The NCAA Indoor Championships begin today, so most of the track and field news is focusing its efforts on the teams and individuals competing this weekend. Fortunately, there are a few articles out there on this short news day, so let’s jump in.

Inequality in Sports: Men v. Women

It’s no surprise that on average, fans watch more men’s sports than they do women’s sports. Some sports do garner more viewership; women’s tennis, for instance, does rake in a substantial viewership, especially when it comes to the events involved in the Grand Slam (U.S. Open, Australian Open, French Open, Wimbledon). In fact, the article mentions that women tennis players experience a higher viewership over the men. The statistic came up at a recent Gender Inequality in Sport symposium at the University of West Indies. However, it is still unequal. Maria Sharapova, one of the most famous tennis players of our time, made a recent suggestion: reduce men’s tennis championship matches down to a best-of-three format to make it equal to women. Currently, men play a best-of-five format, while the women play at a best-of-three format during championship events. The reduction would not only equalize the playing field for both genders, but would incidentally cut down on the airtime men have while playing…especially considering that more people are watching women play.

The article explains that part of the inequality may derive from the faulty premise that women are incapable of playing on the court through a best-of-five match as it “might be too strenuous.”  The premise that women are not strong enough to compete in strenuous events similar to men also may explain why it was only semi-recently that women were able to compete in a heptathlon (7 events) outdoors instead of competing in the pentathlon within track and field. Still, men compete in the decathlon (10 events) – doing 3 more events than the females. The discrepancy continues to illustrate the inequality among men and women. The article does mention that the governing body for track and field tries to equalize the playing field – giving all competitors the same number of attempts in the field events, less heats to qualify for the finals in the 5k and 10k and a tighter false start rule in the sprinting events. Sharapova’s suggestion, though, may gain some traction, but probably not right away.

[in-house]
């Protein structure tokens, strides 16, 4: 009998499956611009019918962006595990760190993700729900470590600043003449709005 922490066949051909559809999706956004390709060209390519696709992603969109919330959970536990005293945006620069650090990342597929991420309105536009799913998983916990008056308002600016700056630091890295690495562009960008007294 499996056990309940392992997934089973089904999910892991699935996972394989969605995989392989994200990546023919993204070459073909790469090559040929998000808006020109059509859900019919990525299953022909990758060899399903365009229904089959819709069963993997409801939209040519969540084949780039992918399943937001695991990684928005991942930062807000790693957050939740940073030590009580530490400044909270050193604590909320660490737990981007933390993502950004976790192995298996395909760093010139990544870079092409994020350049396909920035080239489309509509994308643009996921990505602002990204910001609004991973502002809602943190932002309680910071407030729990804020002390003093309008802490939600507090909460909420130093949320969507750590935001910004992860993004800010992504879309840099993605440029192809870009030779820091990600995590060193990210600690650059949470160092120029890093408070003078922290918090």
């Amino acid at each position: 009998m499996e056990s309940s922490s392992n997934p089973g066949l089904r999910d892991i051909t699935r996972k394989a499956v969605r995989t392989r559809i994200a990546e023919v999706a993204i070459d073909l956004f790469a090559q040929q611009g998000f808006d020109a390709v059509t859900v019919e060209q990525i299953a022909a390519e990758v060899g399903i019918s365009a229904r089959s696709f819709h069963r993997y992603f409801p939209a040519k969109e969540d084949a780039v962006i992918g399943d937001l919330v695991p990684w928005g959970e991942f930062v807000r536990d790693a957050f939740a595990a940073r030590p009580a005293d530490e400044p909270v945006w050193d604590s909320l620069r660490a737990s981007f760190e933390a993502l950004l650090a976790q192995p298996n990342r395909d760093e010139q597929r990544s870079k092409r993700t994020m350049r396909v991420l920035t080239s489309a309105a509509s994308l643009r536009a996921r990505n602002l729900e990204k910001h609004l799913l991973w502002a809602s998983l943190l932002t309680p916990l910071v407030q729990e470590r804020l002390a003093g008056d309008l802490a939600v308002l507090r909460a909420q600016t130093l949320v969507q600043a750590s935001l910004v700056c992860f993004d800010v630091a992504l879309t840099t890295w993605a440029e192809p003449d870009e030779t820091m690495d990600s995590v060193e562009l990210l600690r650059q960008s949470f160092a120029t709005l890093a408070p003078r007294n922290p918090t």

Innovative Stilted Track In Progress for Commonwealth Games

Who would have thought a soccer stadium would serve as a useful facility to hold a world-class track and field venue? The UK did – and it will be the first country to achieve this feat. The “construction of [the] platform [is] made up of 1,200 base panels and supported by 6,000 steel stilts, on top of which the track and infield turf will be laid.” Olympic heptathlon champion and current ambassador to the Glasgow Games, Jessica Ennis-Hill praised the progress of the construction thus far. Although she will not compete in the Commonwealth Games in Glasgow’s soccer stadium this year, she does have access to see how the construction is unfolding. While the use of this apparatus will not be the first time in history it is used in a stadium (it has been used for a dressage event), it will be the first time an inlaid track sits atop of it. The stadium normally holds 52,000 spectators, but with the two meter raise by the stilts, it’ll bring the spectator count down to 44,000. Regardless, it is an impressive feat if it succeeds. After the Games conclude, the stadium will return to normal in November.

The IAAF has been busy. First, it appointed a new Ethics Commission to coincide with the adoption of a new Code of Ethics. Second, IAAF members flew out to Hayward Field in Eugene, Oregon to check out the site for the 2014 World Junior Championships. The start of the Championships will mark the first time the United States has ever hosted a World Junior Championship event, and it is no surprise that Hayward Field earned the prestigious honor to host the event.

Former Olympian Tommie Smith reflects on his and John Carlos’ “Black Power salute” action on the medal stand of the 200 meter dash winners (Smith, gold; Carlos, bronze) of the 1968 Olympic Games. They performed the salute in protest of how poorly black Americans were treated in the United States. It’s an interesting article to read, as it briefly touches upon the reactions of people who vehemently disagreed with their protest, and how Smith and Carlos’ lives suffered serious blows and ridicule before they were finally recognized as iconic figures.

Finally, the Boston Marathon will display memorial items from the bombings at last year’s marathon. People can view the items at the Boston Public Library from April 7 to May 11.

 

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